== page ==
In addition, a patent application entitled "End-to-End Molded Conveyor Belt Module" filed Oct. 15, 1987 and having Ser. No. 110,109 discloses modules which may be "end-to-end" molded.
Another conveyor belt designed particularly for changing horizontal directions for flexing is disclosed in U.S. Pat. Nos. 4,153,152 and 4,184,588 also issued to J. M. Lapeyre on May 8, 1979 and Jan. 22, 1980 respectively.
U.S. Pat. No. 4,709,807 issued to Poerink on Dec. 1, 1987 discloses the use of pegs and/or dowels as closing on "stop" devices which are inserted in the outboard sleeve type link ends to prevent the transverse pivot rods from coming out.
In a similar manner, Maglio et al disclosed in U.S. Pat. No. 3,726,569 issued Apr. 10, 1973, the use of various types of end plugs which either cut into or are received into the "sleeve" member to prevent the connecting rod from working its way out.
The "All-in-One"(®) conveyor belt manufactured by the KVP Company in Sacramento, California and illustrated in FIG. 4 of U.S. Pat. No. 4,742,907 issued May 10, 1988 to Karl V. Palmaer, is a modular plastic belt driven at a central transverse connecting member which can be brick-layed, and therefore can be provided in different widths.
A plastic modular belt sold by the Cambridge Wire Cloth Company of Cambridge, Maryland under the name of Cam-Clean (®) and substantially described in U.S. Pat. No. 4,557,374 issued on Dec. 10, 1985 to Robert H. Bode is driven in the center area of a module by a sprocket tooth received by a recess in the module defined by a pair of transverse connecting members.
Finally, the Rexnord Corp. of Milwaukee, Wisconsin has recently introduced a group of plastic conveyor belts designated as the "5900" series which uses individual and separate snap-in plugs to retain "headless" pivot rods in position.
Thus, a review of the prior art patents and commercial belts as well as pending applications of the assignee of the present invention reveals that to date there has not been an easy, simple and inexpensive technique for maintaining the pivot rods in position in assembled modular conveying belts. More particularly, none of the prior art conveying belts are capable of being repaired or assembled by non-destructive removal of the pivot rods, except for those which require separate abutment or "stop" members which must be individually inserted at each pivot rod. Therefore, it is an object of this invention to provide conveyor belts wherein the modules can be repaired or disassembled without destruction of the pivot rod, and thereby allow reuse of the pivot rods.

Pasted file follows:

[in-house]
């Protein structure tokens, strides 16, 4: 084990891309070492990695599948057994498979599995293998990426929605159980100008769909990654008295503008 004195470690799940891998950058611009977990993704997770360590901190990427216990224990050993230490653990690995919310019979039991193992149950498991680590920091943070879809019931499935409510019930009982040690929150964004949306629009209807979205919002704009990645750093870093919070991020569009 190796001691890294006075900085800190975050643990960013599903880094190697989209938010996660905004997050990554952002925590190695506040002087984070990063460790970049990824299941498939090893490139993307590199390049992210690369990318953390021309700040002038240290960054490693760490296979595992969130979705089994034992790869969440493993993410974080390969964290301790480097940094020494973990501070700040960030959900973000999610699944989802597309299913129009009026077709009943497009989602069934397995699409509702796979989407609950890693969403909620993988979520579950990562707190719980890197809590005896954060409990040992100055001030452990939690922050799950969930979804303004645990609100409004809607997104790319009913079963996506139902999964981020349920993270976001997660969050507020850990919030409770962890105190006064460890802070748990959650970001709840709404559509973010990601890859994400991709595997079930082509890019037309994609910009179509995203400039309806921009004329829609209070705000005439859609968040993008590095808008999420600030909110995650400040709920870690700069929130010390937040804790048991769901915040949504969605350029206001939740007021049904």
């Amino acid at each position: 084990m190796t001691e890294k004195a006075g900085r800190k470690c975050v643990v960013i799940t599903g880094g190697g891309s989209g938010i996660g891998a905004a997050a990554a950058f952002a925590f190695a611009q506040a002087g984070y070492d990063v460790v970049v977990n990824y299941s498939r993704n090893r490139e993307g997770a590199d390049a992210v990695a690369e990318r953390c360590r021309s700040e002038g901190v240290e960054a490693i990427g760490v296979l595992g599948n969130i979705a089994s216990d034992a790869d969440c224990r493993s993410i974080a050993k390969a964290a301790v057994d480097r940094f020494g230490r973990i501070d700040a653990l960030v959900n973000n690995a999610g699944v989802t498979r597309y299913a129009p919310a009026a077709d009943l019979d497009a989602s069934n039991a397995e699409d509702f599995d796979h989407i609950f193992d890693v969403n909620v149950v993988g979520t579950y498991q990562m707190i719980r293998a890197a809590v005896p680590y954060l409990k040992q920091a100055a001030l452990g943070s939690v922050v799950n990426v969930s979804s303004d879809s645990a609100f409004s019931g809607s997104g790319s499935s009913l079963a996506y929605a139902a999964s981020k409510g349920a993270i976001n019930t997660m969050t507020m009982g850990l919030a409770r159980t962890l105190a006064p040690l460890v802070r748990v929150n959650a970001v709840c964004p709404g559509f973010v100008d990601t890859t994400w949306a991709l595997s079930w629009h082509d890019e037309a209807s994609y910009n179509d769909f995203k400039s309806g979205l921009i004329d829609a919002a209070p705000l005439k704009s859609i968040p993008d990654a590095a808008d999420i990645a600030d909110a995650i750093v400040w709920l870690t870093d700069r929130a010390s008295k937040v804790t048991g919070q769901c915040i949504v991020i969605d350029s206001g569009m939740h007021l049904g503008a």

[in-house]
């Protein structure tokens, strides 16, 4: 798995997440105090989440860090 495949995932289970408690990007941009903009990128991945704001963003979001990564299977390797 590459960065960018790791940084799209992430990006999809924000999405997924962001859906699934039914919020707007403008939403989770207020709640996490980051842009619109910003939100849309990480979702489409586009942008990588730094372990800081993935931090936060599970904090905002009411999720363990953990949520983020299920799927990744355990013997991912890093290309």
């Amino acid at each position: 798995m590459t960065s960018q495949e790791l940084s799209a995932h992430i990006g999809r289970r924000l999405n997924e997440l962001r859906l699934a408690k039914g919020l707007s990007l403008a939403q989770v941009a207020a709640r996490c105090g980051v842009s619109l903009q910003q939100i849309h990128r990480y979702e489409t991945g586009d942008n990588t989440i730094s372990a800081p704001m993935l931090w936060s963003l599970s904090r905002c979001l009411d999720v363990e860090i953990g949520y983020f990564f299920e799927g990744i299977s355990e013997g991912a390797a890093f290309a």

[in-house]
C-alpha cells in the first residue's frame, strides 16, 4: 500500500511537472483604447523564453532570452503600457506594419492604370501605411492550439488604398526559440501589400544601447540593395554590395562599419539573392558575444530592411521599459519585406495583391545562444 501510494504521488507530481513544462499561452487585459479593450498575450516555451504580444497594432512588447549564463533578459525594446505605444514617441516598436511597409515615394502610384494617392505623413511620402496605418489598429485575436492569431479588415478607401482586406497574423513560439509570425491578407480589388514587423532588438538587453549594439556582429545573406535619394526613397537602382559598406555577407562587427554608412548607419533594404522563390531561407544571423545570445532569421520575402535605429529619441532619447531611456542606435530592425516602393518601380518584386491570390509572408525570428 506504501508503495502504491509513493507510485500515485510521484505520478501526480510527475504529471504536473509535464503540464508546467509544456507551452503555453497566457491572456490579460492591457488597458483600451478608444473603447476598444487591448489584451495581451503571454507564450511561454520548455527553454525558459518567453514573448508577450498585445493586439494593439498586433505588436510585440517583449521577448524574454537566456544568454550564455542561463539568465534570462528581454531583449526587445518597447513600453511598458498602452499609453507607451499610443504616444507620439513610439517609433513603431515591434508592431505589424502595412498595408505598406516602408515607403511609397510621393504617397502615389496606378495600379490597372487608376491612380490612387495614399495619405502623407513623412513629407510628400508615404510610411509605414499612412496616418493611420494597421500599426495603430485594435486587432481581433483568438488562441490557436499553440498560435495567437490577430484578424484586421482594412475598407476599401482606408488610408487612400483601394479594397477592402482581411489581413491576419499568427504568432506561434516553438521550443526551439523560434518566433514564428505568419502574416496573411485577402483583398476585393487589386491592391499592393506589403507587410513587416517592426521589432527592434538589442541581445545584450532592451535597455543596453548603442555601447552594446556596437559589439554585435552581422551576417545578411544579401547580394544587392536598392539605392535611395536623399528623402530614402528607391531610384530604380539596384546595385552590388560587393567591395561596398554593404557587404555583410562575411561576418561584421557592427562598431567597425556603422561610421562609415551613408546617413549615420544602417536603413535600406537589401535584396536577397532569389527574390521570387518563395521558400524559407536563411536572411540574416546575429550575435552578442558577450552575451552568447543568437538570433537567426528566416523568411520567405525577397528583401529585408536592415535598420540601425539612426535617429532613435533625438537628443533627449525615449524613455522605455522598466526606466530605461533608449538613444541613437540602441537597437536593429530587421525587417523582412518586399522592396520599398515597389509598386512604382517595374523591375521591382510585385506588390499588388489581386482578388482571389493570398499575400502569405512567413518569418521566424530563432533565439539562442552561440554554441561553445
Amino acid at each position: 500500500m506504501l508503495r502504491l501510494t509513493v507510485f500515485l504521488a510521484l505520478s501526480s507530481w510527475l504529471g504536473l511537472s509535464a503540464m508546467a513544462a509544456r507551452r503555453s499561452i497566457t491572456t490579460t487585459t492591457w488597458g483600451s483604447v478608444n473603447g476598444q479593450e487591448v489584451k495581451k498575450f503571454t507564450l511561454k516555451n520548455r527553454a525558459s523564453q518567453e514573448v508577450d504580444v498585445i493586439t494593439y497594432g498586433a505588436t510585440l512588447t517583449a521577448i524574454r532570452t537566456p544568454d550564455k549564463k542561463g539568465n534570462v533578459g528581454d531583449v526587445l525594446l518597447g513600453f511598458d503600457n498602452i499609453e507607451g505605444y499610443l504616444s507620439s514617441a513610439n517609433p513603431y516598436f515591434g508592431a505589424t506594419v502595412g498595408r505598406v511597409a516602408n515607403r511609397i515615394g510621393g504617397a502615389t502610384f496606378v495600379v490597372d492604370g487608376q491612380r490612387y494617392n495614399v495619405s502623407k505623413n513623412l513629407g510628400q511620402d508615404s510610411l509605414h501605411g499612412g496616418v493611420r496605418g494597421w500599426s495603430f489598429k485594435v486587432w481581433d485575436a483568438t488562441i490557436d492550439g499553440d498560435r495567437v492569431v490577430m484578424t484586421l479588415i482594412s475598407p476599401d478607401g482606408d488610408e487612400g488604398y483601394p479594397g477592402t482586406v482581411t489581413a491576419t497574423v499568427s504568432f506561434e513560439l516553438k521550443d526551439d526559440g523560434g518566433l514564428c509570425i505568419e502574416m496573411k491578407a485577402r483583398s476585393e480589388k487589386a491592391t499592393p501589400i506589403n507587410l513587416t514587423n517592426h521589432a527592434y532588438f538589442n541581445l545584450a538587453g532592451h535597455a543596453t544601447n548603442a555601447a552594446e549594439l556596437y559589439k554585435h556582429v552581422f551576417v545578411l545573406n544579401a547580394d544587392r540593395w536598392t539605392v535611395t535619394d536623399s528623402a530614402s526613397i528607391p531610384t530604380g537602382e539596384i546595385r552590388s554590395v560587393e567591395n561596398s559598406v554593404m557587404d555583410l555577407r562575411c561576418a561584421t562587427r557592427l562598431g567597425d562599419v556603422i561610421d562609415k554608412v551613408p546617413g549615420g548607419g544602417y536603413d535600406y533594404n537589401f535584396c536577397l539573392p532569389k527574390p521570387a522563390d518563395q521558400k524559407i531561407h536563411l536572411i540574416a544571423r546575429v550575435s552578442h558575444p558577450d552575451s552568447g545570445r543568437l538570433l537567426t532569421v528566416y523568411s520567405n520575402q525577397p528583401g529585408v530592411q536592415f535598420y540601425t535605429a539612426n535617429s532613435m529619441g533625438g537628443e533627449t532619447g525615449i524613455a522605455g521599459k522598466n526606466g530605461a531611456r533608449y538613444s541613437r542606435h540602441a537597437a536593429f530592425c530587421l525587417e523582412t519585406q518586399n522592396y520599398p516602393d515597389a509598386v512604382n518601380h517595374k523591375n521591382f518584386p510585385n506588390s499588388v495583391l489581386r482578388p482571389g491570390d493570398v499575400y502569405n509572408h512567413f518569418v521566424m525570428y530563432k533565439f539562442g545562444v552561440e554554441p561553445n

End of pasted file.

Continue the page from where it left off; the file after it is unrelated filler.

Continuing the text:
It is another object of the present invention to provide a module for forming a conveyor belt which is modular and has the inherent capability of being easily repaired and replaced.
It is also an object of the present invention to provide a conveyor belt which is simple, easy, and inexpensive to construct and does not require separate "plugs" to retain the pivot rods in position.
Other objects and advantages will be obvious, and will in part appear hereinafter and will be accomplished by the present invention which provides an integrally molded module for forming a conveyor belt of a plurality of such modules which are pivotably connected. The modules are preferably formed by the injection molding of a plastic material such as polyethylene, polypropylene, or acetal. Each module includes first and second pluralities of link ends joined by a connecting structure integrally molded with the link ends. Each link of the first and second pluralities of link ends defines a pivot aperture of a selected diameter and the pluralities of pivot apertures in turn define first and second pivot axes. In one preferred embodiment of this invention the first plurality of link ends are offset one link width with respect to the second plurality of link ends. The length of each module is determined by the distance between the first and second pivot axis, and the width of the module is determined by the number of link ends joined together by the centrally located connecting structure or member. Since the first and second pivot axes defined by the first and second pluralities of link ends are parallel, these axes lie in a common plane. The thickness of each of the pivot ends which surrounds the pivot axis is less than the spacing between adjacent pivot ends so that the pivot ends of one module by be intermeshed and connected with the pivot ends of another module by means of a pivot rod when the pivot axis of the two modules are aligned coaxially.